Smiles to Go
  • Smiles to Go
  • Smiles to Go

Smiles to Go

4.0 105
by Jerry Spinelli

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Ninth grader Will Tuppence is in control.

He plans everything obsessively, from the perfect stargazing night with his crush, Mi-Su, to the regular Saturday-night games of Monopoly with his friends. He's even planned his entire adulthood: career as an astronomer; mint condition, black 1985 Jaguar XJS/12; two kids. . . .

But everything changes the day

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Ninth grader Will Tuppence is in control.

He plans everything obsessively, from the perfect stargazing night with his crush, Mi-Su, to the regular Saturday-night games of Monopoly with his friends. He's even planned his entire adulthood: career as an astronomer; mint condition, black 1985 Jaguar XJS/12; two kids. . . .

But everything changes the day Will learns one startling fact: protons—those tiny atomic particles, the building blocks to the building blocks of life—can die. The one thing that was so certain in this world to Will has an expiration date.

And Will's carefully planned-out life?

Not so certain, either.

Editorial Reviews

ALA Booklist
“Spinelli employs a fresh voice and honest perspective to mine the prickly intersections of family, friendship, and growing up, with emotionally resonant results.”
Voice of Youth Advocates (VOYA)
“Middle school boys and girls, as well as the reluctant reader, will enjoy this fun and easy read.”
Publishers Weekly

Reviewed by Gennifer Choldenko

Like the work of Sid Fleischman and the late Paula Danziger, a Jerry Spinelli novel makes me wish I could carry a Spinelli voice around in my head for the truly awful moments of my life: a trip to the emergency room or a run-in with a rabid police officer. Spinelli's voice is artful, amusing and, above all else, reassuring. There's no doubt Spinelli is a consummate pro. The first page confirms this with spot-on character description: "He always had a jawbreaker in his mouth, and when he wasn't clacking it against his teeth he kept up a constant mutter about everything he did, as if he were a play-by-play announcer describing a game."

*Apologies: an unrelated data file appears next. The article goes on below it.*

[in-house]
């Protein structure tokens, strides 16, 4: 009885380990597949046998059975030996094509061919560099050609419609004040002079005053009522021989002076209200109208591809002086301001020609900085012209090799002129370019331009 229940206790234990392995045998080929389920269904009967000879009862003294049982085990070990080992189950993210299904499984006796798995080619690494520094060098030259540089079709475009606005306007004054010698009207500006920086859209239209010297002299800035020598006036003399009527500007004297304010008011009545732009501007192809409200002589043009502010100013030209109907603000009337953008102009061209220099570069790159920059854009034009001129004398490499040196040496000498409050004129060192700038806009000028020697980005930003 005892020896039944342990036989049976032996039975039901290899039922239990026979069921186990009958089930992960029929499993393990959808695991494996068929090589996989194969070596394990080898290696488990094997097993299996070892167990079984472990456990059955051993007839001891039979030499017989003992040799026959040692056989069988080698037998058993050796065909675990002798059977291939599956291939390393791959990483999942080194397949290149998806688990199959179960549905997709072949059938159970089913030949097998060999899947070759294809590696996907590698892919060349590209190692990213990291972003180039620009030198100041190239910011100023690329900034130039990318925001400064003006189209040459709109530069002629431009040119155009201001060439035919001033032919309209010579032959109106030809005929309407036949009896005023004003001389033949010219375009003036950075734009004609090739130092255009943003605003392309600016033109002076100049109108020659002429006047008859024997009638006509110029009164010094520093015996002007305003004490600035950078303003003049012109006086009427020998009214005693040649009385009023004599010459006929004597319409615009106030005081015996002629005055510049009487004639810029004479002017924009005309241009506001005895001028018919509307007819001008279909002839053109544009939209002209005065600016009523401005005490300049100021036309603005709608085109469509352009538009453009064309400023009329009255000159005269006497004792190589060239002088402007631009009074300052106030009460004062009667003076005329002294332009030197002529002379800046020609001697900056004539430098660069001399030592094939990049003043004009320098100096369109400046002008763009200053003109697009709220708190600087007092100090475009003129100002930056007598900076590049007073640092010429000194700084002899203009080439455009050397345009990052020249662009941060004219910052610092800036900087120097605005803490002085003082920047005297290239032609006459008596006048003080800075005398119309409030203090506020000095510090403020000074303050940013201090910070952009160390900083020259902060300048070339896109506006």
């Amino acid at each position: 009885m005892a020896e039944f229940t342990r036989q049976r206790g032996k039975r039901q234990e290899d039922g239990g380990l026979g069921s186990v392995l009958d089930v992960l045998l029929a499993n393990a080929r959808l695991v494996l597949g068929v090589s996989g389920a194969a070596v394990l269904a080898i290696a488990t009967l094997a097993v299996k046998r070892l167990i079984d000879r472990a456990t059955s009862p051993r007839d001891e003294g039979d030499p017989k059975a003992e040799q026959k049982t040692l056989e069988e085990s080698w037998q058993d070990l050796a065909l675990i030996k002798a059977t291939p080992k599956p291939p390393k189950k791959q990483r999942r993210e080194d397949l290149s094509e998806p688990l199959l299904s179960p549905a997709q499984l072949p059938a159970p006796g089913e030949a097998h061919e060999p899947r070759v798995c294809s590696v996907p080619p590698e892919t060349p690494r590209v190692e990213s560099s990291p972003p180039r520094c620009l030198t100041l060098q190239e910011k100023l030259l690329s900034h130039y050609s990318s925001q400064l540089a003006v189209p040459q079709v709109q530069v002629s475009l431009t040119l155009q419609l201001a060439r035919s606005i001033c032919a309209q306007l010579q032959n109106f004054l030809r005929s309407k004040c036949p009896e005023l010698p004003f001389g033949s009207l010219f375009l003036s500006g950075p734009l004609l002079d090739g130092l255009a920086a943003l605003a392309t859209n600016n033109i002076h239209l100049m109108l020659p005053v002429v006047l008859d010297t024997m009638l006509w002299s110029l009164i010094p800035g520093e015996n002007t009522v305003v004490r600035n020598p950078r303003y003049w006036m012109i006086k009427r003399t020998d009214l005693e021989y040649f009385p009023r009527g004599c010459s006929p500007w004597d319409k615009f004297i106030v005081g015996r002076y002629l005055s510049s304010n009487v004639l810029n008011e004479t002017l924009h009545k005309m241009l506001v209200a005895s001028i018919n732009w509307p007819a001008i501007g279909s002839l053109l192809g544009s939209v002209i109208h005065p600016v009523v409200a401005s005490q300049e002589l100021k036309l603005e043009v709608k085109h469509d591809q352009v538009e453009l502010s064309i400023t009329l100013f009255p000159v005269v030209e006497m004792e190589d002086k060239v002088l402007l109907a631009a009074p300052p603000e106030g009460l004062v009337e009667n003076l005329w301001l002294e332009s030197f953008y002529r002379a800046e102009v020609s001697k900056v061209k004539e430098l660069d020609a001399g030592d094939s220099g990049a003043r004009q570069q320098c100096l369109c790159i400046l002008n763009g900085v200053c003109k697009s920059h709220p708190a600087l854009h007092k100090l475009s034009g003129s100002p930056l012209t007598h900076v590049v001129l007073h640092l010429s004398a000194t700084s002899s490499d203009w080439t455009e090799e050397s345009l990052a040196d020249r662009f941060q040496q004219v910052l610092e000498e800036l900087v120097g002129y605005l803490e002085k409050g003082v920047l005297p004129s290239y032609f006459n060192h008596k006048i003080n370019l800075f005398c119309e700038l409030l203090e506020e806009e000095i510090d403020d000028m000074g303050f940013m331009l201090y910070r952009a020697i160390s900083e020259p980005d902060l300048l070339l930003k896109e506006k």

The protagonist is the obsessive plan-making, star-gazing, chess-playing ninth-grader Will Tuppence, who has worked out a 12-point plan for himself clear through to the afterlife. Will is solidly characterized through voice, as in the epitaph he imagines on his tombstone-"Here lies Will Tuppence. He Could Wait"-and his wonderful descriptions of his own experience: "The storm inside me had passed. Just dry husks of thought left on the ground." Even so, it's the girls who really shine in this loosely contemporary novel. Like Stargirl in Spinelli's winning novel of the same name, Will's love interest Mi-Su is completely and totally original, and Will's palpable longing for her is altogether real: "It came to me during biology lab today. She was at another table, leaning over her fetal pig, and I couldn't stop staring at her." Mi-Su's baffling reactions to Will and to his best friend, BT, form the heart of this story, engaging the reader with a surprisingly fresh perspective on young love.